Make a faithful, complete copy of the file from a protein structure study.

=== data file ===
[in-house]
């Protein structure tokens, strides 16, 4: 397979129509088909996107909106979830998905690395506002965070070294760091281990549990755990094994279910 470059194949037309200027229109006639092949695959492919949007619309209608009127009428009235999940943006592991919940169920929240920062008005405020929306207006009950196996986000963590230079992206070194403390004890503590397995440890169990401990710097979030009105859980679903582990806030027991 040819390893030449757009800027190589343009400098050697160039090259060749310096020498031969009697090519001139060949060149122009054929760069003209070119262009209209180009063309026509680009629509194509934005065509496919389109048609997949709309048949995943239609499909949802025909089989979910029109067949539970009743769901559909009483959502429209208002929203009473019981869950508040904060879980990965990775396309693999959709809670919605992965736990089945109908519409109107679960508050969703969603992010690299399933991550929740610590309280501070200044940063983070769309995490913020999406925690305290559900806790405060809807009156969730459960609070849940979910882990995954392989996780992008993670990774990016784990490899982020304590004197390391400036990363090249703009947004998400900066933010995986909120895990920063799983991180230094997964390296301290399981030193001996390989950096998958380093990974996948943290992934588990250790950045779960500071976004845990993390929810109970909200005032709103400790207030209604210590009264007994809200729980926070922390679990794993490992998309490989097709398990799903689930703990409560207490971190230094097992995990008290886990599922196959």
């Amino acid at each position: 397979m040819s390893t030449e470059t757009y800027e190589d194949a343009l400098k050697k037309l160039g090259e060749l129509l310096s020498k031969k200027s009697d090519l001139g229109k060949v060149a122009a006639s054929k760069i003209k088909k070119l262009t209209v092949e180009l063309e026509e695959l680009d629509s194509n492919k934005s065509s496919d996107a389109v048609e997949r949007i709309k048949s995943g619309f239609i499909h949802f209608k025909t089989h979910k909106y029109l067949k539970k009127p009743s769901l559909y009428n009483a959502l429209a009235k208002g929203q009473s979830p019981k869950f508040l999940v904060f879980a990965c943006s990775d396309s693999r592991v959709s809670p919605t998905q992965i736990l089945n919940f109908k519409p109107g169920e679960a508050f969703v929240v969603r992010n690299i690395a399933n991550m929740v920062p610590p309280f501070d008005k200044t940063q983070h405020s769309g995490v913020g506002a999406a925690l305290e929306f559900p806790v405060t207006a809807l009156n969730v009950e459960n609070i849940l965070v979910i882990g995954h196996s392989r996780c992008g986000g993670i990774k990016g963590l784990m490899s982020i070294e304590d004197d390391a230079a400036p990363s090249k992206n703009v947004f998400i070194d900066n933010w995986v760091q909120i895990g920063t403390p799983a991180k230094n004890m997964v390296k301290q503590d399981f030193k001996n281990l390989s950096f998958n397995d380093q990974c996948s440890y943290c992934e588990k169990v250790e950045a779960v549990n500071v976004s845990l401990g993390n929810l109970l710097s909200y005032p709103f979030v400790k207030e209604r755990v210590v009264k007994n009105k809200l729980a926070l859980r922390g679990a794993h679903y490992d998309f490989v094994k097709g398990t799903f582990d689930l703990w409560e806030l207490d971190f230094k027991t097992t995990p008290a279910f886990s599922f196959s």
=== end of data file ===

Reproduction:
[in-house]
């Protein structure tokens, strides 16, 4: 397979129509088909996107909106979830998905690395506002965070070294760091281990549990755990094994279910 470059194949037309200027229109006639092949695959492919949007619309209608009127009428009235999940943006592991919940169920929240920062008005405020929306207006009950196996986000963590230079992206070194403390004890503590397995440890169990401990710097979030009105859980679903582990806030027991 040819390893030449757009800027190589343009400098050697160039090259060749310096020498031969009697090519001139060949060149122009054929760069003209070119262009209209180009063309026509680009629509194509934005065509496919389109048609997949709309048949995943239609499909949802025909089989979910029109067949539970009743769901559909009483959502429209208002929203009473019981869950508040904060879980990965990775396309693999959709809670919605992965736990089945109908519409109107679960508050969703969603992010690299399933991550929740610590309280501070200044940063983070769309995490913020999406925690305290559900806790405060809807009156969730459960609070849940979910882990995954392989996780992008993670990774990016784990490899982020304590004197390391400036990363090249703009947004998400900066933010995986909120895990920063799983991180230094997964390296301290399981030193001996390989950096998958380093990974996948943290992934588990250790950045779960500071976004845990993390929810109970909200005032709103400790207030209604210590009264007994809200729980926070922390679990794993490992998309490989097709398990799903689930703990409560207490971190230094097992995990008290886990599922196959």
């Amino acid at each position: 397979m040819s390893t030449e470059t757009y800027e190589d194949a343009l400098k050697k037309l160039g090259e060749l129509l310096s020498k031969k200027s009697d090519l001139g229109k060949v060149a122009a006639s054929k760069i003209k088909k070119l262009t209209v092949e180009l063309e026509e695959l680009d629509s194509n492919k934005s065509s496919d996107a389109v048609e997949r949007i709309k048949s995943g619309f239609i499909h949802f209608k025909t089989h979910k909106y029109l067949k539970k009127p009743s769901l559909y009428n009483a959502l429209a009235k208002g929203q009473s979830p019981k869950f508040l999940v904060f879980a990965c943006s990775d396309s693999r592991v959709s809670p919605t998905q992965i736990l089945n919940f109908k519409p109107g169920e679960a508050f969703v929240v969603r992010n690299i690395a399933n991550m929740v920062p610590p309280f501070d008005k200044t940063q983070h405020s769309g995490v913020g506002a999406a925690l305290e929306f559900p806790v405060t207006a809807l009156n969730v009950e459960n609070i849940l965070v979910i882990g995954h196996s392989r996780c992008g986000g993670i990774k990016g963590l784990m490899s982020i070294e304590d004197d390391a230079a400036p990363s090249k992206n703009v947004f998400i070194d900066n933010w995986v760091q909120i895990g920063t403390p799983a991180k230094n004890m997964v390296k301290q503590d399981f030193k001996n281990l390989s950096f998958n397995d380093q990974c996948s440890y943290c992934e588990k169990v250790e950045a779960v549990n500071v976004s845990l401990g993390n929810l109970l710097s909200y005032p709103f979030v400790k207030e209604r755990v210590v009264k007994n009105k809200l729980a926070l859980r922390g679990a794993h679903y490992d998309f490989v094994k097709g398990t799903f582990d689930l703990w409560e806030l207490d971190f230094k027991t097992t995990p008290a279910f886990s599922f196959s």